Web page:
There is a tone not of denial but of subtle hurt in William Golding's voice as he tells us of "a very old friend" who "accused me one day . . . of being more interested in things and places and ideas than in people." This seems a very odd thing to say about the author of "Lord of the Flies," "The Spire," "The Inheritors" and other novels that explore in unique depth the inner workings of people, the dark springs that activate man's behavior as a social animal. But Golding concedes that "This may very well be true"; and as if to support the accusation, he supplies us with a collection of his nonfiction--essays explicitly dealing with things and places and ideas, all of which he discusses in a fascinating style.
The book is divided into two sections, labeled "Places" and "Ideas," gently hinting that the reader is in for two of literature's most dreaded subgenres: the travelogue and the literary essay. One wonders whether a third section, "Things," was discarded for reasons of economy--or perhaps the title was rejected for being all-encompassing to the point of meaninglessness. No matter. The name of Golding on the title page is what lures the intrepid reader into such a book, and such a reader is delighted to find the mark of Golding throughout, including a very substantial and often penetrating interest in people.
Even in the lecture entitled "Rough Magic," where he talks specifically about the craft of the novelist (and justifies the cost of the book for those concerned with this subject), the focus is not so much on the novel as a thing but on the production of fiction as a transaction among persons. In contrasting the novelist's job with that of the playwright, his theoretical points assume charmingly humanistic forms--concrete as the fictional embodiment of the ideas that run like electricity through his novels:
"Within the covers of his novel the novelist is king and we his obedient subjects. He can bring on an earthquake with as little trouble as make a cup of tea. If a character gives him trouble he can have him shot. He is lord of birth, of love, of death . . . We invite him in and let him do what he likes. But observe. It is easier to put down a book than it is to leave the seat of a theatre. The novelist can doodle as much as he likes, but may come to with an awful start to find nobody is listening. The playwright can see his audience if he cares to look, count them and calculate, can assess their every response. But to the novelist the people who read his books are as remote as creatures of the deep sea."
This passage is cited not for its profound insights into the plight of the novelist (such things tend to yield as much profundity as one cares to bring to them) but to show the writer's orientation, which is toward people rather than techniques--the kind of thing that deeply concerns many writers' courses and seminars and that he dismisses as "dull daily stuff on the level of carpentry."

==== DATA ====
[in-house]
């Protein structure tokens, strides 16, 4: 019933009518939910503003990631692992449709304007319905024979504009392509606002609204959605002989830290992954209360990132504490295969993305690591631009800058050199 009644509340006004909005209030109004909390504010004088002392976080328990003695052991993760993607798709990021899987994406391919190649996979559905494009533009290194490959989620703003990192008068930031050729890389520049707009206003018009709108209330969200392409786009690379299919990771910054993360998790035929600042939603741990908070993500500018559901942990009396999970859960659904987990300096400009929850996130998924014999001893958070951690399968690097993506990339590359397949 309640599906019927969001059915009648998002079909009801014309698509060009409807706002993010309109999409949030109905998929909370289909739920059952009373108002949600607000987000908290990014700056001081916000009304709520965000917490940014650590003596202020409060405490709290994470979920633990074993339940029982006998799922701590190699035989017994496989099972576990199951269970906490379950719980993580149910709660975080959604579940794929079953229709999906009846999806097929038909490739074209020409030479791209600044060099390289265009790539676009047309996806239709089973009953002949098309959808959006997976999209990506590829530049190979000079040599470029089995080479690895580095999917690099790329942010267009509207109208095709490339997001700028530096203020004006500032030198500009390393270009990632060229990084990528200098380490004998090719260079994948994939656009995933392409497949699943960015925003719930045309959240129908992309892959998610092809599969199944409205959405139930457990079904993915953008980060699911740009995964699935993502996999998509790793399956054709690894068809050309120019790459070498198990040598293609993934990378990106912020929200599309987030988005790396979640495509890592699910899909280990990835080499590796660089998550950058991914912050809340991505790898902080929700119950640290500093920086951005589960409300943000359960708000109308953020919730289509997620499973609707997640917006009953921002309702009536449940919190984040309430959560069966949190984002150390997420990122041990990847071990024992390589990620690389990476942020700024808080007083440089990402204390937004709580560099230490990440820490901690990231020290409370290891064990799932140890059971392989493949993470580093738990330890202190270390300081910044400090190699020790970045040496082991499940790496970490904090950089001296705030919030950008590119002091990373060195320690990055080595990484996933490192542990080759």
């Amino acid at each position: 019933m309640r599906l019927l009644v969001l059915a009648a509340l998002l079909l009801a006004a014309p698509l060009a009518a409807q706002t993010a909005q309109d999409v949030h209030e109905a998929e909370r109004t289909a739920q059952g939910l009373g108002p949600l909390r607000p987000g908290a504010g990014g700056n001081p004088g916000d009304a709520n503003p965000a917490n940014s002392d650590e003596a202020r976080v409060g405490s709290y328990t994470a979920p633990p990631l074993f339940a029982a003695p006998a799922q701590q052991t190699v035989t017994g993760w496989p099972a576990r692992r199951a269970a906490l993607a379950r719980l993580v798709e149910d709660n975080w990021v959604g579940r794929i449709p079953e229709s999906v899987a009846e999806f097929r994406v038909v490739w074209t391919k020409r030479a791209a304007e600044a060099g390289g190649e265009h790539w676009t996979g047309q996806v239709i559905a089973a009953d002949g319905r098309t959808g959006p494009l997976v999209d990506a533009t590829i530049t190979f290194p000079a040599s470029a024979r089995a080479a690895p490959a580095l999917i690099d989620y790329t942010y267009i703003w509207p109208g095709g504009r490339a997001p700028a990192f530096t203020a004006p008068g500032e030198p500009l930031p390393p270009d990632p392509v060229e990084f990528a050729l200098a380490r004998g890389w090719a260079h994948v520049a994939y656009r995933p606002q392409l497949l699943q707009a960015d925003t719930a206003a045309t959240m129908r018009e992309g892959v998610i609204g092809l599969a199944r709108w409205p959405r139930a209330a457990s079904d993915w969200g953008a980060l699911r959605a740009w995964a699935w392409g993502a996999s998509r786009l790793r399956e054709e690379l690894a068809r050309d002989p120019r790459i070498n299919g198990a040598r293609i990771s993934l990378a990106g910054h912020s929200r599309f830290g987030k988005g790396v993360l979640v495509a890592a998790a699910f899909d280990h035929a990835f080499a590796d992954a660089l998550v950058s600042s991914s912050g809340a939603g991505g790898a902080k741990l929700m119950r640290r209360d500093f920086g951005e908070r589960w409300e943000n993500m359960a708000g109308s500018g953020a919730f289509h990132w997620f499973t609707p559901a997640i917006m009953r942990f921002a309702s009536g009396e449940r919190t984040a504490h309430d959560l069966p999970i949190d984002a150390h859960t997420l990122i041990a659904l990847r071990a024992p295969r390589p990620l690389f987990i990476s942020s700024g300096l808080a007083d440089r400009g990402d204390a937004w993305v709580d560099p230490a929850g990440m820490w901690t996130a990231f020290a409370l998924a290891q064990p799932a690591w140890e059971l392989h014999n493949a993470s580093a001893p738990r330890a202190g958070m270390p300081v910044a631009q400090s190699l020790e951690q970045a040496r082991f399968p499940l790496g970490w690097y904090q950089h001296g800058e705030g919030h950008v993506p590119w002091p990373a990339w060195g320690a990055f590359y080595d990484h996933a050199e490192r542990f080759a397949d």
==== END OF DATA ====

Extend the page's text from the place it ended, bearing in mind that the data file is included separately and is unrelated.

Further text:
Golding's "places" are equally humanized. He visits mostly the past, and usually he finds the human soul, rank with cruel mystery, waiting to spring out and confront him. Even his native Wiltshire, apparently so calm and tame, where the forests have been tended by woodsmen for centuries, "has a particularly ancient and mysterious history that has left its mark in every corner," he assures us, and proceeds to demonstrate. He finds in Salisbury Cathedral not only history and folklore but the same kind of eerie, primitive power that he finds in Stonehenge and the shrine of the oracle at Delphi--a sort of residual magnetism, charged through centuries of belief, coexisting with the bland poses and assumptions of rationalism.
Perhaps the most striking travel piece in the book is "Egypt from My Inside," in which he journeys no farther than a museum near his home but ventures far in time and out into timelessness. It is paired with "Egypt from My Outside," a more conventional travelogue on the paradoxes of a visit to the Great Pyramid and other antiquities--outcroppings of mystery enduring the passage of time strangely in "a country inhabited by thirty-eight million Arabs, indifferent, amiable, hysterical." It is the somewhat mixed fulfillment of the childhood dream embodied in the earlier article, written when the Egypt in his mind was still uncontaminated by the Egypt of reality. In "Egypt from My Inside," he is a 10-year-old boy, infatuated with ancient Egypt, trying to understand hieroglyphs and studying the amulets in glass cases and memorizing lists of kings, when he comes into face-to-face confrontation with a mummy, and suddenly we are in the world of "Lord of the Flies": "I stand where I can see the naked bones of his head. He excites, moves, disgusts, absorbs. He is a dead body but on permissive show behind glass. So I stand, watching him; and I do not credit him with humanity, I do something far more mysterious and perhaps dangerous. I credit myself with his."
Mystery is not the whole burden of this miscellaneous collection. There is a sunny reminiscence of a boat trip through Holland and there are literary reflections on translations of Homer, the keeping of journals, the rough-and-tumble existence of a writer living by his wits and similar weighty topics, all worth perusal. But in his nonfiction as his fiction, Golding is at his best when he is looking behind the pretensions of what we call civilization.